In our daily prayers God was every manner of image and metaphor and meaning, and always, "God the Father." We never ever prayed to "God our Mother." What were women in the economy of God? The answer was only too painful: We were invisible. I had given my life to a God who did not see me, did not include me, did not touch my nature with God's own....Joan Chittister, "Called to Question"

Saturday, December 29, 2012

The Work of Christmas

A reflection on the readings for Christmas 1: Luke 2:41-52 by the Rev. Margaret Rose    
By the time Christmas 1 rolls around, I confess that I am ready for something new.

 This year, especially, at least on the East Coast of the US, it was a year of trying to make sense of all that has happened, of trying to see where our faith fits, where God engages, and where the incarnation makes sense.  Over the email airwaves there were multitudes of sermons about Hurricane Sandy and most especially about the killings at Sandy Hook School in Newtown Connecticut.  Where was God?  How could God let this happen?  All the questions which return  to us in the face of evil or tragedy or the incomprehensibly destruction of too many lives.  There were wonderful reflections from across the religious spectrum.   And one of the best came from Maureen Dowd in an  editorial in the New York Times on December 26.   ( You can find it on line, called Why, God?)    A priest friend of hers suggested that the meaning of the incarnation really has to do with human beings’  call to be love’s presence in the world.  That is who Jesus was and that is who we are called to be.  My own thoughts on Christmas Eve were similar.  That is, that in the face of life’s joys and sufferings, good and evil, what we have is the promise of God’s presence with us—Emmanuelle.  It is not a zapper God who fixes things, or who holds the puppet strings of the world, or who rewards us when we are “good” or punishes us when we are bad.  God is a god of presence.  And as the priest said, often experienced through other people.   God’s promise is “I will be with you, even to the end of time.”   

Often we know this and have glimpses of that promise, especially  when we are most in need, when there is only God to cling to.  And  those who reach out to us  in our circle of love and community.  Or even strangers as has been the case this year with Sandy and Newtown.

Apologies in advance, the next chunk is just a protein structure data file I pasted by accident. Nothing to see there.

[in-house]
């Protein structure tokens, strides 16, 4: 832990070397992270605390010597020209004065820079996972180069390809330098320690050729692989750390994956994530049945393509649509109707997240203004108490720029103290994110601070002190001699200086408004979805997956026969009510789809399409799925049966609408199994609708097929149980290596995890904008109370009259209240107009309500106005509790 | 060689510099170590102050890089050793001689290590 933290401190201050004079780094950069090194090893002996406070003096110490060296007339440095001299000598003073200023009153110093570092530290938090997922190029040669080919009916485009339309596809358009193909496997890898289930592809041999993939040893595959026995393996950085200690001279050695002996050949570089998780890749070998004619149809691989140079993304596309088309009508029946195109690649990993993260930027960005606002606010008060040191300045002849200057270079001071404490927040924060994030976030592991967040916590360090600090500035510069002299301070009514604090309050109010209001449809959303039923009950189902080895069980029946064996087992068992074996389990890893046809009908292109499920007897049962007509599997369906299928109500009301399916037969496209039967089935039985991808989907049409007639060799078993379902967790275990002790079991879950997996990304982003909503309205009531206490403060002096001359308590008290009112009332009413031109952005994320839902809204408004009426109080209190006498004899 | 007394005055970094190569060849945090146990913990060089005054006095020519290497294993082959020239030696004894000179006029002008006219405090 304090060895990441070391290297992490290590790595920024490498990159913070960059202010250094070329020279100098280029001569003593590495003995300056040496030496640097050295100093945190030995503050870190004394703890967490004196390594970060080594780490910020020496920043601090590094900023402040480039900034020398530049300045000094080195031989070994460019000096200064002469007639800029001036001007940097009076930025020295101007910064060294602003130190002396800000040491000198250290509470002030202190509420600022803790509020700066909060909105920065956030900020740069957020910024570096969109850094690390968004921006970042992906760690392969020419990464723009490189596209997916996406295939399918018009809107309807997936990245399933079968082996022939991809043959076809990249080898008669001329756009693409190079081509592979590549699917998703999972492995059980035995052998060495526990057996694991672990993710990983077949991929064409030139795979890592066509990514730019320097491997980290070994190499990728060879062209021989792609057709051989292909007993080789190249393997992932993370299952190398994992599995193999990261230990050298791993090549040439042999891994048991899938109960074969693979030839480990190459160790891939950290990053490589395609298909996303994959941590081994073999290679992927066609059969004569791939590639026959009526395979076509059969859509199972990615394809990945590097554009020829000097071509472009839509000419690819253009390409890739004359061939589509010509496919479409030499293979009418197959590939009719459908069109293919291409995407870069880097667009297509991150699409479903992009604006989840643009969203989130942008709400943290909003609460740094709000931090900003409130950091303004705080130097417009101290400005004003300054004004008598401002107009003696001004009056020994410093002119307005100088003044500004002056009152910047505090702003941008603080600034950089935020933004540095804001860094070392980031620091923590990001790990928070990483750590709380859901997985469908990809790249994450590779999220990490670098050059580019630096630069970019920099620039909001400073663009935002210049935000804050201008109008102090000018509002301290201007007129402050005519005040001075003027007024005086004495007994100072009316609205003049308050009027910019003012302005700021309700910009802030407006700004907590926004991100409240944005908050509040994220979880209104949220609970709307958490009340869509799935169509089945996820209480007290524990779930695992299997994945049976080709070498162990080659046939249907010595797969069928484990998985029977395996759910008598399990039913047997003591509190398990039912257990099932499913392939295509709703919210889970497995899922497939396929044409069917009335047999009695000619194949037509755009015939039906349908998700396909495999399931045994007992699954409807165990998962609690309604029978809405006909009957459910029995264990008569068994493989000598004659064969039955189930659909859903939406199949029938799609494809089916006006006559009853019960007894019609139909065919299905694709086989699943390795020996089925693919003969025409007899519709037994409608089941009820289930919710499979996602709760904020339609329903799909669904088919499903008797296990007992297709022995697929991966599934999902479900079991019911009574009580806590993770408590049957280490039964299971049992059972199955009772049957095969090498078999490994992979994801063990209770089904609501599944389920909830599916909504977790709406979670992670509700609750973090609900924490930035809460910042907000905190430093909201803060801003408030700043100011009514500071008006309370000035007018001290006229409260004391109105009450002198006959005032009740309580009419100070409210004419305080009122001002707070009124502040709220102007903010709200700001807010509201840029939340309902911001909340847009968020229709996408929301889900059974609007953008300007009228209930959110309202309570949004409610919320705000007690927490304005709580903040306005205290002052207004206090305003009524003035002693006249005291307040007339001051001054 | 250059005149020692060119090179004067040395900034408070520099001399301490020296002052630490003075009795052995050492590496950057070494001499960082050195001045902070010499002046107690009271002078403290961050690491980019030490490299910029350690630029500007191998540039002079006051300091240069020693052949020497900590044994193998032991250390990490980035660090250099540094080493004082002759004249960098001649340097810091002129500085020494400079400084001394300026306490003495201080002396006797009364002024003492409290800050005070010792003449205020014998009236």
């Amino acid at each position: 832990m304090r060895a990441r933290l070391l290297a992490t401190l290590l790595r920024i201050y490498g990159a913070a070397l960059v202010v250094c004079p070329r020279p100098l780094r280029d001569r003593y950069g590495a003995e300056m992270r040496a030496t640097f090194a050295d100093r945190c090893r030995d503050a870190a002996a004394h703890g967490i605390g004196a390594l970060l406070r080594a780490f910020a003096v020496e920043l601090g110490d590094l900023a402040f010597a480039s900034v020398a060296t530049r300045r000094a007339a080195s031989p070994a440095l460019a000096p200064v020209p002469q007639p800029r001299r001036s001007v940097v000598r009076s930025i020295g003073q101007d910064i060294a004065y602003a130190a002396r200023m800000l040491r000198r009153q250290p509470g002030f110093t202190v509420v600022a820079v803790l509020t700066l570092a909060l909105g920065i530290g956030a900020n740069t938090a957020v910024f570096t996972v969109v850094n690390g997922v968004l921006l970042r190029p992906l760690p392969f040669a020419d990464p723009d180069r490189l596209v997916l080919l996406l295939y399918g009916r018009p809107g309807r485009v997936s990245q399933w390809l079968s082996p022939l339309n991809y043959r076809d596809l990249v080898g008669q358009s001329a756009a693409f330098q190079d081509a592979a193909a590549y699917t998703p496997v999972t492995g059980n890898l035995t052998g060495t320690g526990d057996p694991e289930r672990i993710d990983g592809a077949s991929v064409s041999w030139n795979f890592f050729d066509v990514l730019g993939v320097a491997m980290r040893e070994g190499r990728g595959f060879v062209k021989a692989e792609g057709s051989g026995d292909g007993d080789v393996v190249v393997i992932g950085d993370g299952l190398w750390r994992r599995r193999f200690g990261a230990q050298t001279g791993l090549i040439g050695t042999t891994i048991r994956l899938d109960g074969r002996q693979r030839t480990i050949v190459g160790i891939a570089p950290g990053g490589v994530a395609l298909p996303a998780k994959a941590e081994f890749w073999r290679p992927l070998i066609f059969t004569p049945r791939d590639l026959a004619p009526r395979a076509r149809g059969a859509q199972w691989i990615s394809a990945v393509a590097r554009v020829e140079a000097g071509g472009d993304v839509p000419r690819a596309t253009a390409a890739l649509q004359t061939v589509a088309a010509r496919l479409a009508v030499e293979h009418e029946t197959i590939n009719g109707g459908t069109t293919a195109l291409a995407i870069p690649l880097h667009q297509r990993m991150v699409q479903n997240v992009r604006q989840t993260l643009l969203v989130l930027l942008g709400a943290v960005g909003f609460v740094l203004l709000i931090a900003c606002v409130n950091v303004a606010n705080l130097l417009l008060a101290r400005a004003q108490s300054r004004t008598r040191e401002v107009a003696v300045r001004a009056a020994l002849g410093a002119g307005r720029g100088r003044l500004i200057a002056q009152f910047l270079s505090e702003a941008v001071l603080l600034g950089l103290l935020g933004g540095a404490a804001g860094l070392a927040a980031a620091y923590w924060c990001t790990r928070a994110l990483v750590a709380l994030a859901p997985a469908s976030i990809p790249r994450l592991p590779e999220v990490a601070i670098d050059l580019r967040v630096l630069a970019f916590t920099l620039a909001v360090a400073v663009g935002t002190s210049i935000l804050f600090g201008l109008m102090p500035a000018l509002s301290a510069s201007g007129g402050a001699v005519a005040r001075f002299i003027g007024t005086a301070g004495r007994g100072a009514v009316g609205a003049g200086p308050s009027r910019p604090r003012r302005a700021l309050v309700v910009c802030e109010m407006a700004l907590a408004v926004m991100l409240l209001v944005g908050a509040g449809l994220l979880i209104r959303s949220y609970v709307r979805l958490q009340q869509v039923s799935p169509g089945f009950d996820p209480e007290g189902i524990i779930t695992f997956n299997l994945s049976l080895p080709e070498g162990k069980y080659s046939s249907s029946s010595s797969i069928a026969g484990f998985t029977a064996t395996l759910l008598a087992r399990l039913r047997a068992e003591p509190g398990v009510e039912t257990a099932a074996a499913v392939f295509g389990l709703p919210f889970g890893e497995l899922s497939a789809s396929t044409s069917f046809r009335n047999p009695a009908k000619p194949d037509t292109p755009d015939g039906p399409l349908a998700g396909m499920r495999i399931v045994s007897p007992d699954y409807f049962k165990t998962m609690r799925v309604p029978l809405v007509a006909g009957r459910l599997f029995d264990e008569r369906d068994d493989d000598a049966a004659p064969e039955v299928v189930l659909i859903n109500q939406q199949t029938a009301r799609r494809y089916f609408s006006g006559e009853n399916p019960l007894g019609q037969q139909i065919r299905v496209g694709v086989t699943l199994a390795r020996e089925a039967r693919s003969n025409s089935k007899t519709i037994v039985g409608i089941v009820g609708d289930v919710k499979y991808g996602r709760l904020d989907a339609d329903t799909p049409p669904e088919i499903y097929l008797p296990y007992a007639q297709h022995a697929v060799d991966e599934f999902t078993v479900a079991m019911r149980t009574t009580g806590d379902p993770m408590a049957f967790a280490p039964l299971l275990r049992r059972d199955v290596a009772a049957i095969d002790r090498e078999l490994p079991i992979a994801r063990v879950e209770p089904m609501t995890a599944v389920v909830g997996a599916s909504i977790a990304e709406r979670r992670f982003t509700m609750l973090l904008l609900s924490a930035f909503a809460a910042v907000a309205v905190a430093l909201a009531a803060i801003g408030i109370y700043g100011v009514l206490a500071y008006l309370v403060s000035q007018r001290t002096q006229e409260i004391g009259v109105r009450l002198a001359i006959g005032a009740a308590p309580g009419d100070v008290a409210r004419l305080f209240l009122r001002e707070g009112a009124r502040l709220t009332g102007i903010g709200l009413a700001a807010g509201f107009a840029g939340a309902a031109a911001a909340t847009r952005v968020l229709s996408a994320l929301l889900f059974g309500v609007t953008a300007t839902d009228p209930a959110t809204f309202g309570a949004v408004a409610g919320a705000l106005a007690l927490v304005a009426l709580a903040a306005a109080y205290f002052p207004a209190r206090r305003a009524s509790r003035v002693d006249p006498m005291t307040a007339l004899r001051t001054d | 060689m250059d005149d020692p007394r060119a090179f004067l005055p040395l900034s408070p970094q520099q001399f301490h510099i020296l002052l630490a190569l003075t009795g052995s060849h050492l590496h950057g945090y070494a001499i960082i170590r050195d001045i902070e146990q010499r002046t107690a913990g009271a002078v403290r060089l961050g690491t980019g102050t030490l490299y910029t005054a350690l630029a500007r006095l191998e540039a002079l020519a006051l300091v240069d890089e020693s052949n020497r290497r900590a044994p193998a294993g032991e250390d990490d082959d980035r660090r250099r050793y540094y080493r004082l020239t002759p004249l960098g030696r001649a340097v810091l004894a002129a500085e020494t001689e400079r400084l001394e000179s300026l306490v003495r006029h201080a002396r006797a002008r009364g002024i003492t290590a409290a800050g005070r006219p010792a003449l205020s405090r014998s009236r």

My wish for something new was really a desire to move out of my thoughts,out of trying to make sense of everything, away from words or even the  deep spiritual work that is this season.  I am ready to get back to the routine, I suppose, back to the work of everyday.  In fact to the business that the incarnation calls us toward.  

In Luke’s  Gospel we have the wonderful story of Mary and Joseph heading to Jerusalem for the Passover. Upon their return,  traveling with many from Nazareth, Mary and Joseph  lose Jesus in the  crowd and discover that he has stayed behind. They go back to the city and find him  teaching in the temple.  Luke’s version has Jesus say that he must be in his father’s house.  Others, and the one I remember from childhood,  was Jesus replying to his parents,  “Don’t you know I must be  about my Father’s business.”   Such a response would be no surprise to any parent of an adolescent today.  And I certainly wonder how Joseph must have felt.  But for us perhaps it is the message of what is next. 

 As I think about this text assigned for Christmas 1, it seems that this is the “something new”.   It is time now to get back to business.  Not  perhaps the routine of life, but rather the business that God has called us to as we live into the reality of the Incarnation, of God with us.   It is, as Dr.  Howard Thurman wrote in his familiar poem which I leave with you as the reflection for this Sunday: 

The Work of Christmas

When the song of the angels is stilled,
When the star in the sky is gone,
When the kings and princes are home,
When the shepherds are back with their flock,
The work of Christmas begins:

To find the lost,
To heal the broken,
To feed the hungry,
To release the prisoner,
To rebuild the nations,
To bring peace among brothers,
To make music in the heart.

May we look with hope toward 2013 with God ‘s promise of Emmanuelle and the work of Christmas before us.  

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